Green plastic bottle with cap isolated on white background for liquid spray detergent laundry or cleaning agent

Contributed By The Ashkin Group

Shoppers increasingly scrutinize nutrition labels, selecting products that for instance are low in sodium or artificial sweeteners. But now we find consumers are scrutinizing product labels looking for another metric: the carbon footprint of a product.

This was the conclusion of Unilever, manufacturers of Dove Soap. According to a recent report in the Wall Street Journal, the company says it found that “brands perceived as sustainable have grown faster than those that aren’t.”

In the past couple of years, several other companies have started putting carbon labels on their products. These include Quorn, a meat substitute; Country Crock butter; restaurant chain Just Salad; L’Oreal; and Logitech International, manufacturers of computer keyboards.

“When a company puts a ‘carbon label’ on one of their products, it’s an assessment of the carbon [greenhouse] emissions released by the product, essentially from the cradle to grave,” says Steve Ashkin, founder and owner of the Ashkin Group. “View it as an environmental impact score.”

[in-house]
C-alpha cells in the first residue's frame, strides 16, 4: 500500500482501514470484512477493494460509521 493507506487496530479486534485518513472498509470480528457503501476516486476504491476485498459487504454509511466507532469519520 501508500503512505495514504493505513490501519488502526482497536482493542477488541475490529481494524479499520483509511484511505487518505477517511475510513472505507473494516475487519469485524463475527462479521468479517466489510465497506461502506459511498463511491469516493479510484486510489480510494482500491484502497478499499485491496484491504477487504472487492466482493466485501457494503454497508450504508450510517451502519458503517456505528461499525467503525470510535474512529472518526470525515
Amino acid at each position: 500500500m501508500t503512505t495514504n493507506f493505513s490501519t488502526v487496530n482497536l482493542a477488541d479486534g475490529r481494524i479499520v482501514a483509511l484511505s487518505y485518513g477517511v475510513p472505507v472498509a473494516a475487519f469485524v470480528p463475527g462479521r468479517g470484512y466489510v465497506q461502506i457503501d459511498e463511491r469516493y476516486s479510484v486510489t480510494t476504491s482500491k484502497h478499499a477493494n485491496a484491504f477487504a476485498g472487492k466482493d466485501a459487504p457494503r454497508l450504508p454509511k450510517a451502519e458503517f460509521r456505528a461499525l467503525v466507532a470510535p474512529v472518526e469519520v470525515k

According to Ashkin, expect more sustainability-focused companies to provide information on the carbon impacts of their products, “especially if these companies find it spurs sales. Then it becomes a win for the company, the consumer, as well as the environment.”

There are, however, some challenges along the way. For instance, currently, there are no standardized methods to substantiate the carbon emissions of a product. However, the European Union is starting to develop such standards.

 “What’s most important is that these standards be accurate,” adds Ashkin. “We can’t have guestimates. Consumers must be confident in the metrics from the start.”

As to carbon labels being placed on cleaning solutions, Ashkin believes that will be coming soon.

“Many cleaning solutions in the professional cleaning industry perform about the same and cost about the same,” he says. “Carbon labels on cleaning solutions are a differentiator and could shift the way industry professionals select products, similar to the way nutrition labels have changed consumer buying habits.”